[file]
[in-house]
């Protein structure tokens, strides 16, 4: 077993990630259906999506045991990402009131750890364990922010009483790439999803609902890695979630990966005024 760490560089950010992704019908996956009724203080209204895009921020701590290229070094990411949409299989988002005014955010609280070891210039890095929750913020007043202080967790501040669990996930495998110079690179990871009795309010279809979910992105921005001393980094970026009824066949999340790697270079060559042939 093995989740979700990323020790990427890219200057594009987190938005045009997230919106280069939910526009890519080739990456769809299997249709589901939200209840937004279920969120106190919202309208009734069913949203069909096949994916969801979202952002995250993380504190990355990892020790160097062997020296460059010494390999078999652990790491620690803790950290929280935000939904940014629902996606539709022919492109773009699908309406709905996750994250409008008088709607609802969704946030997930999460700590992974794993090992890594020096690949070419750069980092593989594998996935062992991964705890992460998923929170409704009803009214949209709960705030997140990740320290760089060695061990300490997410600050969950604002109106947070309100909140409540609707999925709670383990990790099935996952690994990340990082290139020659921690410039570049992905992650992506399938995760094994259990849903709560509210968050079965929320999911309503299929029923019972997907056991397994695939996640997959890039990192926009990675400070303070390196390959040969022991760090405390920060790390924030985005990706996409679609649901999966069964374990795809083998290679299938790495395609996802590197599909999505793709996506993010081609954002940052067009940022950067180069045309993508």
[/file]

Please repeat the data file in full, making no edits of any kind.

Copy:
[in-house]
């Protein structure tokens, strides 16, 4: 077993990630259906999506045991990402009131750890364990922010009483790439999803609902890695979630990966005024 760490560089950010992704019908996956009724203080209204895009921020701590290229070094990411949409299989988002005014955010609280070891210039890095929750913020007043202080967790501040669990996930495998110079690179990871009795309010279809979910992105921005001393980094970026009824066949999340790697270079060559042939 093995989740979700990323020790990427890219200057594009987190938005045009997230919106280069939910526009890519080739990456769809299997249709589901939200209840937004279920969120106190919202309208009734069913949203069909096949994916969801979202952002995250993380504190990355990892020790160097062997020296460059010494390999078999652990790491620690803790950290929280935000939904940014629902996606539709022919492109773009699908309406709905996750994250409008008088709607609802969704946030997930999460700590992974794993090992890594020096690949070419750069980092593989594998996935062992991964705890992460998923929170409704009803009214949209709960705030997140990740320290760089060695061990300490997410600050969950604002109106947070309100909140409540609707999925709670383990990790099935996952690994990340990082290139020659921690410039570049992905992650992506399938995760094994259990849903709560509210968050079965929320999911309503299929029923019972997907056991397994695939996640997959890039990192926009990675400070303070390196390959040969022991760090405390920060790390924030985005990706996409679609649901999966069964374990795809083998290679299938790495395609996802590197599909999505793709996506993010081609954002940052067009940022950067180069045309993508």